In the present method, when it is said that a purpose is “improving the germination rate” of plant seed, it is meant that plant seed that have been treated by the present method have a higher germination rate than similar plant seed that have been treated with the same amount and type of phytotoxic agent, but lack the phytotoxic agent-free polymer coating that is a feature of the present method, when both types of seeds are exposed to the same environmental conditions and tested under the same protocol for the measurement of germination rate. Methods for the measurement of germination rate are well known to those having skill in the art of seed science, and are described in more detail below.

In the present method, a phytotoxic agent-free polymer coating is formed on a plant seed before treating the seed with the phytotoxic agent. The type of polymer and the coating thickness are designed to reduce phytotoxic contact of the phytotoxic agent with the seed while allowing sufficient transfer of oxygen to maintain the seed's viability and sufficient transfer of moisture under environmental conditions normally encountered by the seed after planting to enable its germination. After the polymer coating has been formed, the coated seed is treated with a phytotoxic agent. In preferred embodiments, the phytotoxic agent is a pesticide.

Although the subject method can be used to treat the seed of any type of plant, it is preferred that the seed is the seed of an agronomic plant. As those terms are used herein, “agronomic plant” refers to any plant that is cultivated by man, or from which is harvested parts or products that are used by man. Agronomic plants can be a gymnosperm, a dicotyledon, or a monocotyledon.

Examples of agronomic plants which are useful in the present invention include, without limitation, cereals (wheat, barley, rye, oats, rice, sorghum, related crops, etc.), beet, pear-like fruits, stone fruits, and soft fruits (apple, pear, plum, peach, Japanese apricot, prune, almond, cherry, strawberry, raspberry, black berry, tomato, pepper, etc.), legumes (kidney bean, lentil, pea, soybean), oil plants (rape, canola, mustard, poppy, olive, sunflower, coconut, castor, cocoa bean, peanut, soybean, corn, etc.), Cucurbitaceae (pumpkin, cucumber, melon, etc.), citrus (orange, lemon, grape fruit, mandarin, Watson pomelo (citrus natsudaidai), etc.), vegetables (lettuce, cabbage, celery cabbage, Chinese radish, carrot, onion, potato, etc.), camphor trees (avocado, cinnamon, camphor, etc.), corn, tobacco, nuts, coffee, sugar cane, tea, grapevine, hop and banana.

In preferred embodiments, the agronomic plant can be rice, wheat, barley, rye, corn, potato, carrot, sweet potato, sugar beet, bean, pea, chicory, lettuce, cabbage, cauliflower, broccoli, turnip, radish, spinach, asparagus, onion, garlic, eggplant, pepper, celery, canot, squash, pumpkin, zucchini, cucumber, apple, pear, quince, melon, plum, cherry, peach, nectarine, apricot, strawberry, grape, raspberry, blackberry, pineapple, avocado, papaya, mango, banana, soybean, tomato, sorghum and raspberries, banana and other such edible varieties. It is more preferred that the agronomic plant is selected from corn, soybeans, cotton, sorghum, rape (canola), rice, wheat, barley, and rye. It is even more preferred that the agronomic plant is corn, soybeans, or cotton.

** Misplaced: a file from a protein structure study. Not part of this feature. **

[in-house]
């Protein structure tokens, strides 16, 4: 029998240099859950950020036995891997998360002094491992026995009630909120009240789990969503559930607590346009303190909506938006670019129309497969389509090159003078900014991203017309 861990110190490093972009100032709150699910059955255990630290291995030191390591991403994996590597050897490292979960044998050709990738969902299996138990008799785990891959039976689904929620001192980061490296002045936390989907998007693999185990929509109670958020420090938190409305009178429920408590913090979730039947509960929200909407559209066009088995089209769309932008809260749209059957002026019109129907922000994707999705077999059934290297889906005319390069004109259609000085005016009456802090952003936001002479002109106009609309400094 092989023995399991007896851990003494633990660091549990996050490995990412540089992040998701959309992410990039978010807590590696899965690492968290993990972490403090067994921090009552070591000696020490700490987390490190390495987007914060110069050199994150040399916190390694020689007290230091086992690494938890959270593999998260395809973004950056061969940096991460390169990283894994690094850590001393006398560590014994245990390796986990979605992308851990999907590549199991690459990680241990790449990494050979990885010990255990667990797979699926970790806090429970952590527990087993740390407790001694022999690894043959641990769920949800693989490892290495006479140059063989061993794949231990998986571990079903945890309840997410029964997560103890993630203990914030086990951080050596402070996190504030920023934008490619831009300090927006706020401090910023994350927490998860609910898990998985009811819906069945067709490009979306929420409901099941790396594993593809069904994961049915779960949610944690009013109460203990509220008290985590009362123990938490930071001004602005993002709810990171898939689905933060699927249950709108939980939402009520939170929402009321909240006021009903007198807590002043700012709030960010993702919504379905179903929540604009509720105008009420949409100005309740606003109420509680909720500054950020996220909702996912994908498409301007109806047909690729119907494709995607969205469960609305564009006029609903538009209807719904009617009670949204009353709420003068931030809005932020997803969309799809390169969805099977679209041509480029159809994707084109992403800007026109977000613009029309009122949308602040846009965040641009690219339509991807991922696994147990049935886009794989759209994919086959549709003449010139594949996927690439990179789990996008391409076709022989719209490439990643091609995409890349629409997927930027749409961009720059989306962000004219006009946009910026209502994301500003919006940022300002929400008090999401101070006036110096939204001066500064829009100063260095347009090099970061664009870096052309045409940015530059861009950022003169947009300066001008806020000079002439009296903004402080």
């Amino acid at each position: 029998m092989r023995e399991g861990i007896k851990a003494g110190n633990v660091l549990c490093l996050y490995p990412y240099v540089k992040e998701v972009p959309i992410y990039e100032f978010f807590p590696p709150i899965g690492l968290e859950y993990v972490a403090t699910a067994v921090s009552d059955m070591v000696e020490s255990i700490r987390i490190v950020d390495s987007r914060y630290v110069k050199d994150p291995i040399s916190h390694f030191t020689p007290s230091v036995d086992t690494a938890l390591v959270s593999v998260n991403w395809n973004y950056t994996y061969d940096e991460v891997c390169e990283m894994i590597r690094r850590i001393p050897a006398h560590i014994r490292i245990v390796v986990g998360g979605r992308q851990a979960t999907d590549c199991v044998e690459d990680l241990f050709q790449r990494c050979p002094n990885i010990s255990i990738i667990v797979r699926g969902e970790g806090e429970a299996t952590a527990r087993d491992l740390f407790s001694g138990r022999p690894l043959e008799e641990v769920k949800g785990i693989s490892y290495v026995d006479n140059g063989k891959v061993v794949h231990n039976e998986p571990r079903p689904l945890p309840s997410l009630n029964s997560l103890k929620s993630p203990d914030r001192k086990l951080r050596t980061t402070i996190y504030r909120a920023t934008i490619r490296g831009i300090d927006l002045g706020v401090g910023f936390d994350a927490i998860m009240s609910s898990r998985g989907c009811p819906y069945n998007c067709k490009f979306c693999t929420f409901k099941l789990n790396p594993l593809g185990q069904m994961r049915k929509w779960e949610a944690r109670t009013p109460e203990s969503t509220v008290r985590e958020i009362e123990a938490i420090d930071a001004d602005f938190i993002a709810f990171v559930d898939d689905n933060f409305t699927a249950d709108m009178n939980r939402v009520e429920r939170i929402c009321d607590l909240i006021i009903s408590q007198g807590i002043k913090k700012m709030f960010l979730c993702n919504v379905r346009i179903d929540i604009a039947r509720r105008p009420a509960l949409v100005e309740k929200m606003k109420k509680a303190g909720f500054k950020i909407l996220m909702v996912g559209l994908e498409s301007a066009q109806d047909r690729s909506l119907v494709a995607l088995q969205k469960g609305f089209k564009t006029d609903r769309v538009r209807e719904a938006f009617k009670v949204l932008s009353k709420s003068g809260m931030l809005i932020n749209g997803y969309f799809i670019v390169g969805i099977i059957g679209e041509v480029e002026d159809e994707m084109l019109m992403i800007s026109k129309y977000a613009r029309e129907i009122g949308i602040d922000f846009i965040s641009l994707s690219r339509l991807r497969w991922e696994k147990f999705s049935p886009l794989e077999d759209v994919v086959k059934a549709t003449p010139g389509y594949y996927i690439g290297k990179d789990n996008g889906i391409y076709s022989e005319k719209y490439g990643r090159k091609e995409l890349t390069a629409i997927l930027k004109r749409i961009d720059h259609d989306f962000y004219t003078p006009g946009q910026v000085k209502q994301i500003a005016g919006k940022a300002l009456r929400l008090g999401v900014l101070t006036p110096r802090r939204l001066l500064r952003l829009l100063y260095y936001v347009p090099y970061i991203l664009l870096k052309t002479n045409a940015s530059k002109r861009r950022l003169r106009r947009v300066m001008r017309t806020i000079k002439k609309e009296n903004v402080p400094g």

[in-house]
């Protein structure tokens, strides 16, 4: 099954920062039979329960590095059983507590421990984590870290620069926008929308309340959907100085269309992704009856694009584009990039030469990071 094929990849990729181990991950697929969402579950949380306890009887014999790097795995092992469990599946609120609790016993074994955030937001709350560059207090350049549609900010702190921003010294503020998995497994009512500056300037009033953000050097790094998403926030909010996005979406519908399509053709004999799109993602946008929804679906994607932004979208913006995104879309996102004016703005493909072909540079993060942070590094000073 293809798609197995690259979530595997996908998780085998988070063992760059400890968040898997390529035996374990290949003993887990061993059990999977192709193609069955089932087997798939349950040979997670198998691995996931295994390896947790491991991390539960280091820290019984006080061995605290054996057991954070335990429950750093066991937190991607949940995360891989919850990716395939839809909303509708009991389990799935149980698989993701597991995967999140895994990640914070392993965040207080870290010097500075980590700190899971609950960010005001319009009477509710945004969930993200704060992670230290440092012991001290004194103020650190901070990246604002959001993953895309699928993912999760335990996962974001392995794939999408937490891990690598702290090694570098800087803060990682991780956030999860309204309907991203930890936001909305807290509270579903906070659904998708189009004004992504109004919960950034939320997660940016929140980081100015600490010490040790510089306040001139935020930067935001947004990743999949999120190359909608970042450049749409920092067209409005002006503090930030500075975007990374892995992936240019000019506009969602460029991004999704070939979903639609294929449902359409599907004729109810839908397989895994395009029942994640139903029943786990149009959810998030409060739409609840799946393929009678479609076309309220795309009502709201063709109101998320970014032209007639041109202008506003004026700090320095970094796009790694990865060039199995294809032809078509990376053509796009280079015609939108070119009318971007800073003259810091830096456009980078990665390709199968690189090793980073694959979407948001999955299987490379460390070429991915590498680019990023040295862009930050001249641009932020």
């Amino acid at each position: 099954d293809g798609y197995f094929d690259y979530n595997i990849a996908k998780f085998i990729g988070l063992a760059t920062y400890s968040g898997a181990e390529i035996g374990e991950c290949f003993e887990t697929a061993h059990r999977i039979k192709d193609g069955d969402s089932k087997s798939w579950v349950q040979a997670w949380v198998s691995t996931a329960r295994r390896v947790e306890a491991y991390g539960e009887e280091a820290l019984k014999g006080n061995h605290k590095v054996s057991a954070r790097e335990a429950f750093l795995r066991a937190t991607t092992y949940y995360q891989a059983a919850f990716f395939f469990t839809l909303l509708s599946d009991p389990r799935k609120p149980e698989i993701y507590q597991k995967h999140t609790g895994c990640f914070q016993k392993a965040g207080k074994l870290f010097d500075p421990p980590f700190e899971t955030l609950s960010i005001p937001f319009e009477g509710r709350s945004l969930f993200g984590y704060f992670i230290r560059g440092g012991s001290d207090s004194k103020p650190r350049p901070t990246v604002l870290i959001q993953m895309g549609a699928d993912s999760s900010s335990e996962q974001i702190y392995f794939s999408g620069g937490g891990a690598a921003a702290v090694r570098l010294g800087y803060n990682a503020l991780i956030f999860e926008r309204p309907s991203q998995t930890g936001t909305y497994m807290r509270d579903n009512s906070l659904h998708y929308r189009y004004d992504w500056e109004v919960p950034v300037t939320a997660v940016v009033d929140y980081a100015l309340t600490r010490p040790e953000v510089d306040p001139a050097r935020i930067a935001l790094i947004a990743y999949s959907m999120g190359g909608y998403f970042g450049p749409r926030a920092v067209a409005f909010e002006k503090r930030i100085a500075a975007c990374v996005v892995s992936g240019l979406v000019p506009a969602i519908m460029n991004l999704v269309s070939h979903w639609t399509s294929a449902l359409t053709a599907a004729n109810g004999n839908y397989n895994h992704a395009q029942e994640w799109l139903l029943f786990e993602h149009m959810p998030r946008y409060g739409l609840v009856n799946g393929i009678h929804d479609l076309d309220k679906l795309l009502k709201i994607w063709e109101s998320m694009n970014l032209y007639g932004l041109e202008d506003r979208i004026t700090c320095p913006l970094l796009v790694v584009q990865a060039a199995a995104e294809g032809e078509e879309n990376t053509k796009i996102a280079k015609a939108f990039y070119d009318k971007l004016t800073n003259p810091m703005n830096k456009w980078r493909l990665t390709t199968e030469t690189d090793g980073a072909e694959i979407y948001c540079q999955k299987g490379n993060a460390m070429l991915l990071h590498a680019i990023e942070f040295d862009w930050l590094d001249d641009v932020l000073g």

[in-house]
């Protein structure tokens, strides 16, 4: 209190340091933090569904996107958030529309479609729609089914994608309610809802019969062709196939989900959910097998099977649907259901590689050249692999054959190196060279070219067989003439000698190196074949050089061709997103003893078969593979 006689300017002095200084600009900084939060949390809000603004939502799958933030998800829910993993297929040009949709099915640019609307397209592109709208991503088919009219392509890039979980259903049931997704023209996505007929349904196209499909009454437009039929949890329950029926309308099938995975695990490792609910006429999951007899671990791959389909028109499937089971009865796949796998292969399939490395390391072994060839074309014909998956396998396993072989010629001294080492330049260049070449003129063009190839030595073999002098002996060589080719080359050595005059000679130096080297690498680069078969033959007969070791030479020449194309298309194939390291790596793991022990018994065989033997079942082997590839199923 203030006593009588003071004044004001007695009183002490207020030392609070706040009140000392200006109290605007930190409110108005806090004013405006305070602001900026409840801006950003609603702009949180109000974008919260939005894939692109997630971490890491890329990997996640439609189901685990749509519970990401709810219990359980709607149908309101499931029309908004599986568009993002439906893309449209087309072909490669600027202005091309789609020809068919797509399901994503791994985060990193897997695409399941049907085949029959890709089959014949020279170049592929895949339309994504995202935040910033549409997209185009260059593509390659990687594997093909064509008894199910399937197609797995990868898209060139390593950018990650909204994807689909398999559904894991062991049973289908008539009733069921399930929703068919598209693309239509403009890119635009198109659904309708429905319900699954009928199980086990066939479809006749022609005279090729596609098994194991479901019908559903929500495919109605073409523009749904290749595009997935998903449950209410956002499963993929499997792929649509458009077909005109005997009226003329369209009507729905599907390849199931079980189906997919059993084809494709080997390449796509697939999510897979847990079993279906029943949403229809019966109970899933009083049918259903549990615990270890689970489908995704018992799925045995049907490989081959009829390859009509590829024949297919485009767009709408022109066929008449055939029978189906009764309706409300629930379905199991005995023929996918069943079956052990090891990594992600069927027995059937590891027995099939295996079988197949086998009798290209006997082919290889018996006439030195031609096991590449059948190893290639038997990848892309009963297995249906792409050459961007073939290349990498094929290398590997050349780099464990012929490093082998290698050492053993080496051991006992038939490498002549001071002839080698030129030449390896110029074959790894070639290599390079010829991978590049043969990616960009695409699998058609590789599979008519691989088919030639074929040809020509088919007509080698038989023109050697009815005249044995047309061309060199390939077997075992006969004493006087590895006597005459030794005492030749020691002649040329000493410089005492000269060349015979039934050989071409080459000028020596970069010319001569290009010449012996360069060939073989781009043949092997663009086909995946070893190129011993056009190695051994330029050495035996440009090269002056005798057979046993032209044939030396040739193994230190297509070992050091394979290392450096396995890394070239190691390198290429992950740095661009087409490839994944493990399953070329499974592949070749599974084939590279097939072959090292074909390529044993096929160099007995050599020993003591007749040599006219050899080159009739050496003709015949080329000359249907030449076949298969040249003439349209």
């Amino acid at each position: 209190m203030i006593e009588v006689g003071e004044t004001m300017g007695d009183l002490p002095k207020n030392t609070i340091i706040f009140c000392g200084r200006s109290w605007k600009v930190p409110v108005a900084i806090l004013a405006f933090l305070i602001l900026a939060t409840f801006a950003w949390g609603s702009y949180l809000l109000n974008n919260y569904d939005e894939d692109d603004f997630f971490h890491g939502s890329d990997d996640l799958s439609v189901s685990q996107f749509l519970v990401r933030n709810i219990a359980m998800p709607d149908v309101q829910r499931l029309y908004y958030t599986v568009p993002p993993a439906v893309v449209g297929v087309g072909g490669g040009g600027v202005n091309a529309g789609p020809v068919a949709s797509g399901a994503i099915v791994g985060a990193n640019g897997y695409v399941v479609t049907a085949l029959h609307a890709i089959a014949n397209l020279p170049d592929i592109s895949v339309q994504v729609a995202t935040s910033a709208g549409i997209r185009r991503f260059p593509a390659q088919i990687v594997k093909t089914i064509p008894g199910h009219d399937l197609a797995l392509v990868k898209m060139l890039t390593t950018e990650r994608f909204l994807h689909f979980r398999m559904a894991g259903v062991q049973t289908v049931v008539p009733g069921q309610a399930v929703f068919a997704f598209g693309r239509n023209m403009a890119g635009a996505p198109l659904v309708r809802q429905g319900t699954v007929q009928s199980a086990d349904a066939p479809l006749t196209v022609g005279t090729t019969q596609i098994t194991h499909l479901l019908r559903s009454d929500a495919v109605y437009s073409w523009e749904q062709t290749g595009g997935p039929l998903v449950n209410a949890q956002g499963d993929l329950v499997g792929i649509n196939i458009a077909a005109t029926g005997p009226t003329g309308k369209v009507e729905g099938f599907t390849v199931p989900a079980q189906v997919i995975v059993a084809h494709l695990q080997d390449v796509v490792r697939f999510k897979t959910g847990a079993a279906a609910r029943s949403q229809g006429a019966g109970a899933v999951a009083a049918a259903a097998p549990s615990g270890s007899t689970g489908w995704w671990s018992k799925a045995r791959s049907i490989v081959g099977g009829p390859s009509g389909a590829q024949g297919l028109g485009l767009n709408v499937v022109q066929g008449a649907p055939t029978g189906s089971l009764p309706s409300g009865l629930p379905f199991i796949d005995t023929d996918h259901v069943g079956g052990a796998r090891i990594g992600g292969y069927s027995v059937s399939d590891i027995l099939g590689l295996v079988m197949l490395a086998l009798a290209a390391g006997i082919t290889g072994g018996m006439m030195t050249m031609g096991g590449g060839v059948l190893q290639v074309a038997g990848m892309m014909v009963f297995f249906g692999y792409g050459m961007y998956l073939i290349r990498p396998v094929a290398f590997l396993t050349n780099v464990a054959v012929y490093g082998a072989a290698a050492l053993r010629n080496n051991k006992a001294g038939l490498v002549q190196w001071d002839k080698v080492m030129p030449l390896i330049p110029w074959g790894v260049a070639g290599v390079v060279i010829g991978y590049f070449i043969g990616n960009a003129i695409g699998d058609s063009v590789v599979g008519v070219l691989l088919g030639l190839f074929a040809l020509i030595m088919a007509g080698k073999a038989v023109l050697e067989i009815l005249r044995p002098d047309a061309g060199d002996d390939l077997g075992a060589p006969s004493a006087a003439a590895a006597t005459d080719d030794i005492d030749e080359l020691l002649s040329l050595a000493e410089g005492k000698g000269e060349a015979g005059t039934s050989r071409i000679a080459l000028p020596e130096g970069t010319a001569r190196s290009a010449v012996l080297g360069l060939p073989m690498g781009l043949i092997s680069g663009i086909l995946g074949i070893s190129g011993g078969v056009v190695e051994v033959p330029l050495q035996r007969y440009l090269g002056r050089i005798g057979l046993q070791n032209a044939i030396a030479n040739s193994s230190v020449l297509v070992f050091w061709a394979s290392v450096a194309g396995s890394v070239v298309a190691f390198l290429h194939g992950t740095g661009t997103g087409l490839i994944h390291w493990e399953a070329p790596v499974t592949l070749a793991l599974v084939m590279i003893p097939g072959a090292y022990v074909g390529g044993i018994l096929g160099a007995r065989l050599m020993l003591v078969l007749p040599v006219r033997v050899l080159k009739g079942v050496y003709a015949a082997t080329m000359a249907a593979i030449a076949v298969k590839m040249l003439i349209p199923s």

An initial step in the present method is forming a phytotoxic agent-free polymer coating on a seed. Any method that is known in the art of polymer science can be used to accomplish the formation of the coating on the seed. In one preferred method, the coating can be formed by providing a seed, and contacting the seed with a polymer. The contacting can be carried out in any one of several ways. For example, if the polymer is water soluble, a water solution of the polymer can be prepared and the polymer solution can be applied to the seed—such as by spraying, dipping, misting, or the like. For non-water soluble polymers, a liquid/polymer emulsion of the polymer can be formed, and the emulsion can be applied to the seed. It is preferred that the liquid in which the emulsion is formed is water, and, in that case, the emulsion can be referred to as a polymer latex. It is an important feature of the present method that the polymer-containing medium that is used for the application of the polymer to the seed is free of a phytotoxic agent in order that the application of the polymer to the seed results in the formation of a phytotoxic agent-free polymer coating on the seed.

When it is said that the polymer-containing medium, or the polymer coating, are “free of a phytotoxic agent”, it is meant that any phytotoxic agent that might be present in the medium or the coating is present at a concentration that is below a phytotoxic level. The concentration of a phytotoxic agent is considered to be “below a phytotoxic level” if seed coated with a polymer coating containing the phytotoxic agent provide a warm-germ test germination rate at 30 days (as that test is described below) that is not more than 5% lower than the warm-germ test germination rate of similar seed having a similar polymer coating in which the concentration of the phytotoxic agent is zero.

In preferred embodiments, the polymer coating is applied directly to the seed without intervening material between the coating and the seed.